A New Mexico judge strikes down the state’s cap on the number of plants medical marijuana producers can grow, Attorney General Jeff Sessions is fired, and a top cannabis regulator in Massachusetts says adult-use sales are expected to begin soon in the Bay State.
Here’s a closer look at some notable developments in the marijuana industry this week.
New Mexico opens up
A New Mexico judge’s decision to strike down the state-imposed limit on the number of plants medical marijuana producers can grow should be a boon for the state’s vertically integrated MMJ businesses.
The judge called the 450-plant limit “arbitrary and capricious.”
Business owners, who’ve been paying $2,000 a pound or more for wholesale cannabis flower, reckon the elimination of the 450-plant limit will boost supplies and drive down prices.
“This ruling reflects what we’ve believed all along – that this plant count is not based on data. It was not providing an adequate amount of products statewide,” said Marissa Novel, communications manager for Ultra Health, a vertically integrated company based in Bernalillo, New Mexico.
Ultra Health operates 11 stores in New Mexico. Like other companies, it was forced to tap the wholesale market to keep its dispensaries stocked.
“We’re really looking forward to growing more plants, but also a wider variety of plants,” Novel said. “This will take the product selection to the next level in New Mexico. These complex products require more plant matter.”
After the judge’s decision, Ultra Health plans to expand throughout the state. It hopes to open 20 more stores.
Rachael Speegle, founder and chief operating officer of the Verdes Foundation dispensary in Albuquerque, said her company will be able to grow more strains.
“We’d like to grow them smaller and healthier and have shorter vegetative cycles so we can turn these plants over faster,” she said.
President Trump’s firing of U.S. Attorney General Jeff Sessions may benefit marijuana businesses and have an impact on federal cannabis reform, experts agreed.
But don’t hold your breath.
“It depends on who gets the gig permanently,” said Douglas Berman, an Ohio State University law professor who follows marijuana policy.
Matthew Whitaker, a former U.S. attorney in Iowa and Sessions’ former chief of staff, has been appointed the acting AG.
It’s unclear how long Whitaker, a conservative, will be in the position, and experts doubt he’ll take any action on marijuana in the meantime.
Below is a sampling of how experts view Sessions’ ouster:
- “Without the negative pressure from the head of law enforcement, hopefully Congress will feel they have more safety in promoting reasonable cannabis policy reform.” – Morgan Fox, spokesman for the National Cannabis Industry Association
- “Hopefully the (permanent) AG will have a more open mind for the benefits of medical cannabis and the success of states that have legalized adult use.” – Henry Wykowski, California cannabis attorney
- “It would certainly be nice to see someone with a more modern, evidence-based viewpoint on marijuana policy in that position. Regardless, though, we need Congress to take action to bring about real change.” – Mason Tvert, media relations director for the Marijuana Policy Project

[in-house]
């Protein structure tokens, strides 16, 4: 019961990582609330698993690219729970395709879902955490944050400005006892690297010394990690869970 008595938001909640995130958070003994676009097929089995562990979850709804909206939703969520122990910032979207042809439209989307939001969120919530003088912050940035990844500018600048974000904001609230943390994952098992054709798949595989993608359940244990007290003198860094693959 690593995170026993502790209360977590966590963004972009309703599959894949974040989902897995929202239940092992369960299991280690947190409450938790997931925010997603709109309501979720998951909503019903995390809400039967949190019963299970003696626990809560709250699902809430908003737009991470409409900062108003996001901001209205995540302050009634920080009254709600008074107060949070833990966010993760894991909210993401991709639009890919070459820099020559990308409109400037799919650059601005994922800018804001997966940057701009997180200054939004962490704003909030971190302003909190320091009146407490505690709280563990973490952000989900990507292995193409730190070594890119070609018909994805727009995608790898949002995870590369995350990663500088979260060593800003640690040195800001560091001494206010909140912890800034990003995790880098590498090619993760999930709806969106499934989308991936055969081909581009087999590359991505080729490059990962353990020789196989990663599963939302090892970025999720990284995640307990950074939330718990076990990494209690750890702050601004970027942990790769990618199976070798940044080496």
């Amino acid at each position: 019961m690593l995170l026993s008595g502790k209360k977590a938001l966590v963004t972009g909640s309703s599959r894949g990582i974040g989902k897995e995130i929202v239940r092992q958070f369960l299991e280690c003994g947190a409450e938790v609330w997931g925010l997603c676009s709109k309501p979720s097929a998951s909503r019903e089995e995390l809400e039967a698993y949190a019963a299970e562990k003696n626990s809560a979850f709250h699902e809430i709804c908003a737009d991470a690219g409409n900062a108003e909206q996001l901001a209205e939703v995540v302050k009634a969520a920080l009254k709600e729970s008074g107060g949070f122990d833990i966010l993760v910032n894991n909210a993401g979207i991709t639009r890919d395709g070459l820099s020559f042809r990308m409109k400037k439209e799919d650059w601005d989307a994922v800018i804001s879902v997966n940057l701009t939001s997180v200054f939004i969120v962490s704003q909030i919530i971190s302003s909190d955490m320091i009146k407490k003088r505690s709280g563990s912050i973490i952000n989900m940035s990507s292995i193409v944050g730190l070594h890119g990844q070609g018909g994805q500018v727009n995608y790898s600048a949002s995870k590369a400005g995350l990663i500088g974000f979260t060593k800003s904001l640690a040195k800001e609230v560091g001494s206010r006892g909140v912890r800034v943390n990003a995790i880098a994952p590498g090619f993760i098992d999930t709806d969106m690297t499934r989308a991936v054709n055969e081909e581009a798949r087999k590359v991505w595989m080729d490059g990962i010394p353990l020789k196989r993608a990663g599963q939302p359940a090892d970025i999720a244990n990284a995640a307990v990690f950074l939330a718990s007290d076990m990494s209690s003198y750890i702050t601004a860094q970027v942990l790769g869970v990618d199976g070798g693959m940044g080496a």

Massachusetts rec sales imminent?
Massachusetts recreational marijuana sales could start in a few days now that regulators have authorized two testing labs to begin operations.
The authorizations come after Steve Hoffman, chair of the Massachusetts Cannabis Control Commission (CCC), said on Nov. 1 that rec sales could start within two weeks.
That’s about the same time frame that one Massachusetts marijuana executive – Norton Arbelaez of New England Treatment Access (NETA) – said his MJ business would likely begin recreational sales.
“We’re very close,” Arbelaez said in a recent interview.
The CCC said Wednesday the labs received “notices to commence operations” after they passed final inspections and took other steps to open their doors.
The labs have “a minimum of three calendar days to coordinate opening-day logistics with their host community, local law enforcement, marijuana establishment colleagues and other essential stakeholders before adult-use operations begin,” a CCC statement said.
Now that the two laboratories – MCR Labs and CDX Analytics – have the green light to open their doors, how will they be able to test products quickly enough so sales can begin in a few days?
The answer: They don’t have to, because products already have been tested.
Under Massachusetts law, MMJ businesses that are licensed and approved to sell recreational cannabis can use up to 65% of their medical inventory for recreational sales. That medical product has already been tested under the state’s MMJ regulations.
So far, two medical dispensaries – NETA and Cultivate – have received their final recreational licenses.
The two operators can now transfer medical product to their rec inventory and start selling once they’ve registered their employees with regulators and inputted their adult-use (formerly medical) inventory into the state’s seed-to-sale tracking system.
The start of sales will be historic: They’ll be the East Coast’s first legal adult-use sales.
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